This report examines progress toward self-sufficiency through earnings progression and related changes in income and work supports among low-wage single mothers and other families with low-wage workers in the early 2000s. Low-wage workers experienced significant wage gains during the 1990s, but has wage growth continued? What has helped working si
This report uses information from the National Health Interview Survey (NHIS) in 2005 and 2006 the years when the Deficit Reduction Act of 2005 (DRA) was passed and first being implemented to provide a snapshot of the different types of disabilities among recipients of Temporary Assistance for Needy Families (TANF), how disability prevale
Role of Religiosity in the Lives of the Low-Income Population: A Comprehensive Review of the Evidence
This report is a comprehensive literature review and descriptive synthesis of the state of the research on the influence of religiosity and spirituality in the lives of the US low-income population. Findings are presented in six main areas: marriage and relationships, parenting, youth, mental and physical health, substance use, and crime and viole
Under current federal income tax rules, low-income noncustodial parents are ineligible for the EITC benefits available to low-income families with children, even when they support their children through full payment of child support. While the EITC and child support have successfully removed many low-income working families from poverty, the combi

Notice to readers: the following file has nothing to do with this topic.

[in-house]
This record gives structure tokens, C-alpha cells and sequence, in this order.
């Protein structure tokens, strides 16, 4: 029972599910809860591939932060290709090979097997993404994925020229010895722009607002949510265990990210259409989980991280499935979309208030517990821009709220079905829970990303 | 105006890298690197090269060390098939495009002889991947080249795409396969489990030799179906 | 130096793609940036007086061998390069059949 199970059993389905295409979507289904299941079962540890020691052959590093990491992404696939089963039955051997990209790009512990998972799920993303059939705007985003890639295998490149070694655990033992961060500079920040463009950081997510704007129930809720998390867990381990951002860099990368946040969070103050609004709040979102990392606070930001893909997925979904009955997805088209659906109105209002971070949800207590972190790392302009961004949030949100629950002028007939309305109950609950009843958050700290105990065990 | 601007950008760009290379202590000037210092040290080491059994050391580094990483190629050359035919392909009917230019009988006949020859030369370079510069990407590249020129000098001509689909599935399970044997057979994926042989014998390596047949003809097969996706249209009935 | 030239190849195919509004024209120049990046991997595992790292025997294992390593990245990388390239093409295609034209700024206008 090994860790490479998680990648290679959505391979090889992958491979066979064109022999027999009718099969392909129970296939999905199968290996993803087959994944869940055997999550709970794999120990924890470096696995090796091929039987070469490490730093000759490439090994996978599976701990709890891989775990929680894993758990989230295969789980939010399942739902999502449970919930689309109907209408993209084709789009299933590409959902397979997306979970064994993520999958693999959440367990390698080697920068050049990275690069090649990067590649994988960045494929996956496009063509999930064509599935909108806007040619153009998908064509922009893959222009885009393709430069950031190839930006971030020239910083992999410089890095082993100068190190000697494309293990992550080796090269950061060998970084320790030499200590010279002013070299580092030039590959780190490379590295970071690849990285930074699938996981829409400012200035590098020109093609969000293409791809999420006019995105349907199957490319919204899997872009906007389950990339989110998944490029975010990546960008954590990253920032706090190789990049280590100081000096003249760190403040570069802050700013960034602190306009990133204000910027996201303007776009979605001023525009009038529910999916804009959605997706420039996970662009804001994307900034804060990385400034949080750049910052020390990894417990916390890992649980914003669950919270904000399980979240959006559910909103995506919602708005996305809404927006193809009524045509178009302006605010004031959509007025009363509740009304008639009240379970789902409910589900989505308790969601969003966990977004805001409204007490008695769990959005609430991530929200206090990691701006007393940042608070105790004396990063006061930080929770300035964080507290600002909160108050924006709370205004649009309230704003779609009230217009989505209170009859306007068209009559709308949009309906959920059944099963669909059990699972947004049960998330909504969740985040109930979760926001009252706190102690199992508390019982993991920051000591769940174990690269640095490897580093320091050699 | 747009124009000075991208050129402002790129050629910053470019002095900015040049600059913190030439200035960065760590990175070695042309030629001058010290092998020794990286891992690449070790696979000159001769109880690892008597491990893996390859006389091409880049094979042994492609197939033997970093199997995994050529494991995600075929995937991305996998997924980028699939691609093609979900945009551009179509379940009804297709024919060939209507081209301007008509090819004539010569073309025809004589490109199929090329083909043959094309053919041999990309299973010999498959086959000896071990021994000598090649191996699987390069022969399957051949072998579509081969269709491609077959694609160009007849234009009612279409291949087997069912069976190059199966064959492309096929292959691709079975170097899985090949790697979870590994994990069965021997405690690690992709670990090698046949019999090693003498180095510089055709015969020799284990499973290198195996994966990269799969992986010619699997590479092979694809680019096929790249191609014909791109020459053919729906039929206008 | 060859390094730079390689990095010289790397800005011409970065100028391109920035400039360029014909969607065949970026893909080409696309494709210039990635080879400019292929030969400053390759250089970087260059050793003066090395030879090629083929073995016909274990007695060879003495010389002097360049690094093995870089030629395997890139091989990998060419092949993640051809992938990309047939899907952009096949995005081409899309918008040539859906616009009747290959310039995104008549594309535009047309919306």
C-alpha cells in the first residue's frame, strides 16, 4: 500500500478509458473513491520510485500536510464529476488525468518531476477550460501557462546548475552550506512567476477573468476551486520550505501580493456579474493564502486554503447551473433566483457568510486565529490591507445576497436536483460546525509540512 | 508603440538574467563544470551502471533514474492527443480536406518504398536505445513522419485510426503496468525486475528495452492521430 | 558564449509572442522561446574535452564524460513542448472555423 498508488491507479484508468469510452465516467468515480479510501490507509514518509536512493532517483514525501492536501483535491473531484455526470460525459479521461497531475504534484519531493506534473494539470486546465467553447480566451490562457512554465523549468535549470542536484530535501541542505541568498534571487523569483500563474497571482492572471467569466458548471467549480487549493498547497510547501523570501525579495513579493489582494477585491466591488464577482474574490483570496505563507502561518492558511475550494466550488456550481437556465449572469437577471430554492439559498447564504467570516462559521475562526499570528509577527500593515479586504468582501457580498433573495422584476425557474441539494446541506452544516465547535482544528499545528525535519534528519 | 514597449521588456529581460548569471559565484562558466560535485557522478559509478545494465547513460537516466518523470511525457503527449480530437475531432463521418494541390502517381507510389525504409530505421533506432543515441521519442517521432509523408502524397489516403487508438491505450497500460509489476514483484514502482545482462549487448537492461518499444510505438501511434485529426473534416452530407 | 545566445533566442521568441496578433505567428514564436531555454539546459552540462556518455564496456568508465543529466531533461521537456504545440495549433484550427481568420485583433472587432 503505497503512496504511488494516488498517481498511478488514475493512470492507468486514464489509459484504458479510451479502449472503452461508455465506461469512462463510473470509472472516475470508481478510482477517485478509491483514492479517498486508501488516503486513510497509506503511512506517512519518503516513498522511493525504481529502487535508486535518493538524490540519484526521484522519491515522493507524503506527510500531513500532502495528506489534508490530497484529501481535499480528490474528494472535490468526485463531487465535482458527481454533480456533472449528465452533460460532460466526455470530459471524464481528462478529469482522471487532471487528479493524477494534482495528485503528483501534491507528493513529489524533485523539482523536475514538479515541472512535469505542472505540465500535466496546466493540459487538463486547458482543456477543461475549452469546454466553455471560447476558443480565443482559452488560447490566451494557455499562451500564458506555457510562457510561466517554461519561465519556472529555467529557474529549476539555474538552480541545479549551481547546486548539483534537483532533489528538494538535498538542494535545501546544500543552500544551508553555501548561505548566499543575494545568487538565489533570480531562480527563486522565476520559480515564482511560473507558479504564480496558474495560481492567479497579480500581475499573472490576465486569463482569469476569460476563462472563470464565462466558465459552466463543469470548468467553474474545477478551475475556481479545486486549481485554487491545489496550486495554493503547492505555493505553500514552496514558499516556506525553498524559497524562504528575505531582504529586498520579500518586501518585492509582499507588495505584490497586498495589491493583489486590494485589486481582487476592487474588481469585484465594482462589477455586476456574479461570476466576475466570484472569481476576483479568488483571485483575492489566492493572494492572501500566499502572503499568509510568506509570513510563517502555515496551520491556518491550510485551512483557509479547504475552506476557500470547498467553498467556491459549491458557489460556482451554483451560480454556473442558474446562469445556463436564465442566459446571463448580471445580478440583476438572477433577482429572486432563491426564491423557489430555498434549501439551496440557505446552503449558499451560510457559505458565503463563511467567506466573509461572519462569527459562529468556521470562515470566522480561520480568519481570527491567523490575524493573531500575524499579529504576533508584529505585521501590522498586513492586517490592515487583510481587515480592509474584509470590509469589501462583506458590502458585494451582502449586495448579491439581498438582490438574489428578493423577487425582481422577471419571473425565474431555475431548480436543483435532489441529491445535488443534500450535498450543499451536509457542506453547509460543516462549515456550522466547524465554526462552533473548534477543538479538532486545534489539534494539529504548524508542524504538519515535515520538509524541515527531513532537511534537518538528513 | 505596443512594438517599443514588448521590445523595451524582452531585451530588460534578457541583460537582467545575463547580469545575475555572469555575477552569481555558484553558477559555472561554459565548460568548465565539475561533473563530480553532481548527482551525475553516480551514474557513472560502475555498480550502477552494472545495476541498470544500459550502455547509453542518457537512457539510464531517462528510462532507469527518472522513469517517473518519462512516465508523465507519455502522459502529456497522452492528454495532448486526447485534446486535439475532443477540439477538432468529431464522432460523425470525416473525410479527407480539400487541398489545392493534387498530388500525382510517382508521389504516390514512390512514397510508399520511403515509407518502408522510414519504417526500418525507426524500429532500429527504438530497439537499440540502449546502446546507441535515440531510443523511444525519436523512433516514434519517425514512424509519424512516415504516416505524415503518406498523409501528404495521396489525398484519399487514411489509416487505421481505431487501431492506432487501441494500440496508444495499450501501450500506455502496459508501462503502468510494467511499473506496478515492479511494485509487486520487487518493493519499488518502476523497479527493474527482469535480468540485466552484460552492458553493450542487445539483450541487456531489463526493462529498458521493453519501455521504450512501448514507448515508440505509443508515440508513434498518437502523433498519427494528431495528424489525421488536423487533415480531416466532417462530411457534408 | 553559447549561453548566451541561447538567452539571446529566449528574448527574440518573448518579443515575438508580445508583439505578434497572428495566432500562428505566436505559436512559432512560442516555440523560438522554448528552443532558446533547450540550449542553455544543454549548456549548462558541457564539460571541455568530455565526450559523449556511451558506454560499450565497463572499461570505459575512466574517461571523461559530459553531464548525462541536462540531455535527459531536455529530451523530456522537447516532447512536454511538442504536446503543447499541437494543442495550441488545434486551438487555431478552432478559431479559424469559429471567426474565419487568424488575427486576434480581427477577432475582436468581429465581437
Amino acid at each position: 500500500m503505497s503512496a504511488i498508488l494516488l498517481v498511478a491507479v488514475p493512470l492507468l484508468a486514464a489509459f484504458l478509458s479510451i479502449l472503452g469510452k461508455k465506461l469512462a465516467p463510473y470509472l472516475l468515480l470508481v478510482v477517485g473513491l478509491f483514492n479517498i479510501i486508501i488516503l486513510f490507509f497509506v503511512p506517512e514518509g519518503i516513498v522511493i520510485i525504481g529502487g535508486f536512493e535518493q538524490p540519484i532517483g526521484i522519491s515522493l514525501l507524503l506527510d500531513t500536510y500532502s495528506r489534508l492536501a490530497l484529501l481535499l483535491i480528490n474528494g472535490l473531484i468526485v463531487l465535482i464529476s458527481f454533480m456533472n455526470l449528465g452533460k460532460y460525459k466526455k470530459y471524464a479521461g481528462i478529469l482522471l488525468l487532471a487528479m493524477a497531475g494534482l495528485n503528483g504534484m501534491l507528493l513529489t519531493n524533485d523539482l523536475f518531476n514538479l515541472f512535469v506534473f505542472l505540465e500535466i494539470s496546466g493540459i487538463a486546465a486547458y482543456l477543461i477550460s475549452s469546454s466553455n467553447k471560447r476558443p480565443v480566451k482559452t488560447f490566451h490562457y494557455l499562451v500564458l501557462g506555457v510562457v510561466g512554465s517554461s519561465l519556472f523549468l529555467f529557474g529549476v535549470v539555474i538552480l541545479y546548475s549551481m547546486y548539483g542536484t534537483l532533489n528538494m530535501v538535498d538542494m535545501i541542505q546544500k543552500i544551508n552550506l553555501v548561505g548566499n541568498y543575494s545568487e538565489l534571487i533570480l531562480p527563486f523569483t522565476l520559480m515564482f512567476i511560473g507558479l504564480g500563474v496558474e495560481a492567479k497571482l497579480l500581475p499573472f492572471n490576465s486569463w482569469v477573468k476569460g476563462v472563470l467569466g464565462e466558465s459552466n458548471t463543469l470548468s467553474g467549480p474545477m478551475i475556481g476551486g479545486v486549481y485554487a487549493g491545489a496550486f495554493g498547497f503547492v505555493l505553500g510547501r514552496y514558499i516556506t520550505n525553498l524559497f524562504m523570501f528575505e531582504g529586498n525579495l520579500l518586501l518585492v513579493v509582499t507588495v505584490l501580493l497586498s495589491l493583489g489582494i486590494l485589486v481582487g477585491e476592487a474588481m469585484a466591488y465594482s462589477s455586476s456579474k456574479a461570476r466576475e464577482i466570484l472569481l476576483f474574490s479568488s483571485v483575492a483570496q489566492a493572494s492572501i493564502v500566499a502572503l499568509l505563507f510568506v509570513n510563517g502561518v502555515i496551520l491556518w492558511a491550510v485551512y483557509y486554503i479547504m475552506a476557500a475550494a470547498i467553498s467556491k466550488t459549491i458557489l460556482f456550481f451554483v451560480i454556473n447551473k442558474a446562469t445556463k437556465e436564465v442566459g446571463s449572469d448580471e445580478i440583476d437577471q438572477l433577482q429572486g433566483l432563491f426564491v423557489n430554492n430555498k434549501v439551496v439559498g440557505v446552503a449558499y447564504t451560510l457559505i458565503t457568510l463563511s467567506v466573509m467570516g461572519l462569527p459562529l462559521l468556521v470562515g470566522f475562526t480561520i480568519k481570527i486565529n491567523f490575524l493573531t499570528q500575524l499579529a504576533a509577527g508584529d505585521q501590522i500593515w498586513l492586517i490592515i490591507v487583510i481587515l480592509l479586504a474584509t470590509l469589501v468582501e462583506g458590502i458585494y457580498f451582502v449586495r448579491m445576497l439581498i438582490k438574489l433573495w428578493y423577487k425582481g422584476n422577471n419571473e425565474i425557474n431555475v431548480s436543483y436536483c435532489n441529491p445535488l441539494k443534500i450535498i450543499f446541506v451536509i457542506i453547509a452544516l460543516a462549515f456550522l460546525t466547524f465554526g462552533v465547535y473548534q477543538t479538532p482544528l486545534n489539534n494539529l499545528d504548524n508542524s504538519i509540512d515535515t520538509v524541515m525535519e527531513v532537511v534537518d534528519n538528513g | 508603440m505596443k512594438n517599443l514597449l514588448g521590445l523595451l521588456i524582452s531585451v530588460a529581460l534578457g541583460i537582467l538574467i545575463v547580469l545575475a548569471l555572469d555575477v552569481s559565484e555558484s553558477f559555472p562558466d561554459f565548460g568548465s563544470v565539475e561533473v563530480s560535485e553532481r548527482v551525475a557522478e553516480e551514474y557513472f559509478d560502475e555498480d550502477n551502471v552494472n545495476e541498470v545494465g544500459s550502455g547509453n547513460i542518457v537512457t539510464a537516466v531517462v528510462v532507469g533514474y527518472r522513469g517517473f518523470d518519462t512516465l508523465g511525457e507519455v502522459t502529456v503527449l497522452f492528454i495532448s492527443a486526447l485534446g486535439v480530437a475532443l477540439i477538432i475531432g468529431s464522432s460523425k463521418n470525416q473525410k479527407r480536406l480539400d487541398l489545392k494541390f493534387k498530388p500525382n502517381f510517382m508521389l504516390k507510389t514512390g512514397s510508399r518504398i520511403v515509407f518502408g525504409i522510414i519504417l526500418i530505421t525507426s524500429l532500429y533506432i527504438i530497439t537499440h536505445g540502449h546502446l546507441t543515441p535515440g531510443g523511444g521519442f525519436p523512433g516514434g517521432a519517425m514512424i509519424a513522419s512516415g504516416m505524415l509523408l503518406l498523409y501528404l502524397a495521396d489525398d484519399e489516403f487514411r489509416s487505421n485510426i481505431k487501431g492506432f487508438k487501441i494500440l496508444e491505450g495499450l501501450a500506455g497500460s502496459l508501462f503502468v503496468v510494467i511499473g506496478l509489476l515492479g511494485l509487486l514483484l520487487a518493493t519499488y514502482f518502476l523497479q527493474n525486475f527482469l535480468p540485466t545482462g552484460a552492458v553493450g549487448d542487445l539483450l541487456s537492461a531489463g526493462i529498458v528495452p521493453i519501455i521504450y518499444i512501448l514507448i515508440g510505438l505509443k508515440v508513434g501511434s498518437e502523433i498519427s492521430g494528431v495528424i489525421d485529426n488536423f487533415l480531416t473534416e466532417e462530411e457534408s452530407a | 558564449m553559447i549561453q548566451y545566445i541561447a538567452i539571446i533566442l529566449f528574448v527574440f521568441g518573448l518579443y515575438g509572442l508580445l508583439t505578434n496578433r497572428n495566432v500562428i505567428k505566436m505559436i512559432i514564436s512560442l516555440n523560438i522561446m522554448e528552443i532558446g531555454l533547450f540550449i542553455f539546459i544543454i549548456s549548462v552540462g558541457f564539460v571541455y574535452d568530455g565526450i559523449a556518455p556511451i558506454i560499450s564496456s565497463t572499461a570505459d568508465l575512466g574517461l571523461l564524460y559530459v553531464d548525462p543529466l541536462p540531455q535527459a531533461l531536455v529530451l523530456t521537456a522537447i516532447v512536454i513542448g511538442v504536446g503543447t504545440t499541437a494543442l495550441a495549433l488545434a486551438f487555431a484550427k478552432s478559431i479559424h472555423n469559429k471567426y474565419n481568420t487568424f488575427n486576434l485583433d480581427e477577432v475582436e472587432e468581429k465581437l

Maximizing the Value of Philanthropic Efforts through Planned Partnerships between the U.S. Government and Private Foundations
This report presents findings from a study that examined how the US government and private philanthropic foundations develop and sometimes coordinate health and social services initiatives domestically and internationally. The report summarizes results of a literature review, case studies of nine public and private philanthropic initiatives, and
This report reviews the definitions and measures of assets and asset poverty in existing theoretical and empirical studies and suggests ways to make them more relevant for future research and policy development. In doing so, the report establishes a conceptual foundation for an emerging field of inquiry that focuses on the role of assets in social
Effects of Holding Assets on Social and Economic Outcomes of Families: A Review of Theory and Evidence
This report provides a conceptual framework on the effects of asset holding and reviews the empirical literature based on this framework. The report distills the main findings on how assets influence economic, social, psychological, and child well-being and provides empirical support for the benefits of asset building. [39 PDF pages]
This report provides a conceptual framework that describes how asset accumulation unfolds over an individual's lifetime and how the effects of such accumulation can best be understood within the context of the life course. The report identifies five factors that are important in understanding the low levels of asset accumulation among low-income